Your friends are here, the music is playing, the drink is flowing but, unfortunately, if you are the one who decided to be a pitmaster, you can’t go join them while the grill is still lit.

It’s best to think of your grill as what it is – 

– A fire.

You wouldn’t wander off and leave an open fire unattended on your property at any other time and you shouldn’t start doing so just because it’s BBQ day.

7. Start a gas grill with the lid open

Keeping the lid open while you start up your gas grill allows excess unburned gas to escape harmlessly. 

Keeping the lid closed can create an anaerobic atmosphere where the gas pools under the grill lid, only to suddenly combust when the lid is opened and oxygen rushes in.  

8. Light charcoal in a charcoal chimney

Not only does a charcoal chimney make it quick and easy to start your coals, but it is also a safer way of starting a charcoal grill as it doesn’t involve the use of accelerants like lighter fluid and you are only lighting a smaller, more manageable number of coals.

Remember that the heat and smoke from the chimney will go straight up, so make sure it is clear of any overhangs before you light it, and also remember to put the hot chimney somewhere safe and out of the way after use.

9. Never apply lighter fluid to hot coals

Lighter fluid is dangerous stuff and applying it carelessly, especially to hot coals, can cause it to suddenly flare up into a large fire. That fire can also track back up the stream of the fluid to the bottle you are holding with predictably disastrous effects.

For grilling safety, the best way to use lighter fluid is to pour it over a pyramid of coals before lighting them, or not at all.

10. Shut down your grill properly

Many a fire has started because a grill has been incorrectly shut down. Charcoal can still be incredibly hot, even if it is entirely ashed over. The best way to avoid accidents is to follow the correct shutdown procedure for your grill.

For a gas grill, remember to disconnect the propane tank and move it away from the grill after use, making sure that all the valves are firmly in the “closed” position to avoid gas leakage when you go to start it up again. 

For charcoal, wait for at least 48 hours to ensure that the ashes are entirely cooled before you attempt to dispose of them and clean the grill.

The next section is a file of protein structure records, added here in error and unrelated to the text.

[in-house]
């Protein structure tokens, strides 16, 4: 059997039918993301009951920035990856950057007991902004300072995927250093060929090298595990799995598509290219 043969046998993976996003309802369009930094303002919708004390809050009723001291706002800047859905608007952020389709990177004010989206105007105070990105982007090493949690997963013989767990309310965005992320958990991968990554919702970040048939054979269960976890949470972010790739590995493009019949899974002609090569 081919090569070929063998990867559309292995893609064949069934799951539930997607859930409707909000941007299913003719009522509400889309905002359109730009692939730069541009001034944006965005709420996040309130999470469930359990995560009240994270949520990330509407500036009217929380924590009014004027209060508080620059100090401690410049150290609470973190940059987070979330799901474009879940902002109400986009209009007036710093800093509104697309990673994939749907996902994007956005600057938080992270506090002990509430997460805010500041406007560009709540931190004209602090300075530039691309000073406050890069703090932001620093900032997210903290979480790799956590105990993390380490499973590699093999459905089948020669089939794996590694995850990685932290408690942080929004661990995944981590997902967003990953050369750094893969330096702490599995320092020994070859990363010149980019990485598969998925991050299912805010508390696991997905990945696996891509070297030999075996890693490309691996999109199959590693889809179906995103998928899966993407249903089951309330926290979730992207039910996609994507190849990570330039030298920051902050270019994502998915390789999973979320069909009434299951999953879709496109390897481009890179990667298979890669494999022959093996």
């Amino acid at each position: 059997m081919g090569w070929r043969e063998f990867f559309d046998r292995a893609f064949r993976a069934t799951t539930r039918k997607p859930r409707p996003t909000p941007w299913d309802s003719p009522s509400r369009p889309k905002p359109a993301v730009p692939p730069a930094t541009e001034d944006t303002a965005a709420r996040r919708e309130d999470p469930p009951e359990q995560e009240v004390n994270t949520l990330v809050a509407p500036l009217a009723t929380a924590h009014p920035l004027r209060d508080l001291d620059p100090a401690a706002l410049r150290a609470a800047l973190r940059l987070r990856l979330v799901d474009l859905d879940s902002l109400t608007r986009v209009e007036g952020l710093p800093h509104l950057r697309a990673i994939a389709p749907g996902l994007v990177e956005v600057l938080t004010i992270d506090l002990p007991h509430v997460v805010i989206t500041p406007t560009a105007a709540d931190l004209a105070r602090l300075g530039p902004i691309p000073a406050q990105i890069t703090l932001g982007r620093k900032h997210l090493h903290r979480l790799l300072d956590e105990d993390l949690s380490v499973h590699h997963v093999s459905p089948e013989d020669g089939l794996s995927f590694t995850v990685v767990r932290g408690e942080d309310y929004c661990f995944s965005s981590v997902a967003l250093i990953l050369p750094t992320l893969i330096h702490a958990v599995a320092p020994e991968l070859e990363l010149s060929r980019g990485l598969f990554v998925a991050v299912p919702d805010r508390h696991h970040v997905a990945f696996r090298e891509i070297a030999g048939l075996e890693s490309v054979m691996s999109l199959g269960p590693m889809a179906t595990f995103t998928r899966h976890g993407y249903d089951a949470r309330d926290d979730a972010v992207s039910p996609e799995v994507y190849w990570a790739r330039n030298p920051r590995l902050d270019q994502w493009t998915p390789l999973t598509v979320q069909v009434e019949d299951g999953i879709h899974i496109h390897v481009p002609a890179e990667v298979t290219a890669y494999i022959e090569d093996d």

11. Have a plan to put out a fire

Proper planning prevents poor performance … and things catching fire.

If you are using a grill, make sure you understand how best to put it out in an emergency. Have the correct type of fire extinguisher on standby and, if you are using a gas grill, make sure you know where the emergency cut-off is before you start cooking. 

12. Watch out for flare-ups

Meat grilling with some fire flare-ups

As we said earlier, cooking means grease and grease means the possibility of flare-ups. 

If the grease does catch and flare, you need to be on the spot to react quickly by taking the food off the grill with tongs and using the lid to smother the flames by lowering the amount of oxygen the fire has access to.

13. Learn some basic food safety

Grilling food to the proper temperature isn’t as simple as cooking it in an oven. The temperature is less consistent, grills are prone to hot spots, and, if you are prepping food outdoors, there is a greater chance of cross-contamination.

You can avoid any unfortunate food-safety related incidents by learning some basic food safety.

Start by using a meat thermometer to check that your food has reached a safe minimum temperature, avoid cross-contamination by preparing food indoors and in advance, and make sure that all food is kept above 140ºF until it is served.

Wrapping it up

Grilling isn’t exactly a dangerous activity, but, as with anything that involves an open flame, there is an element of risk. By following our grilling safety tips, you can manage that risk while still having a great time.

Similar Posts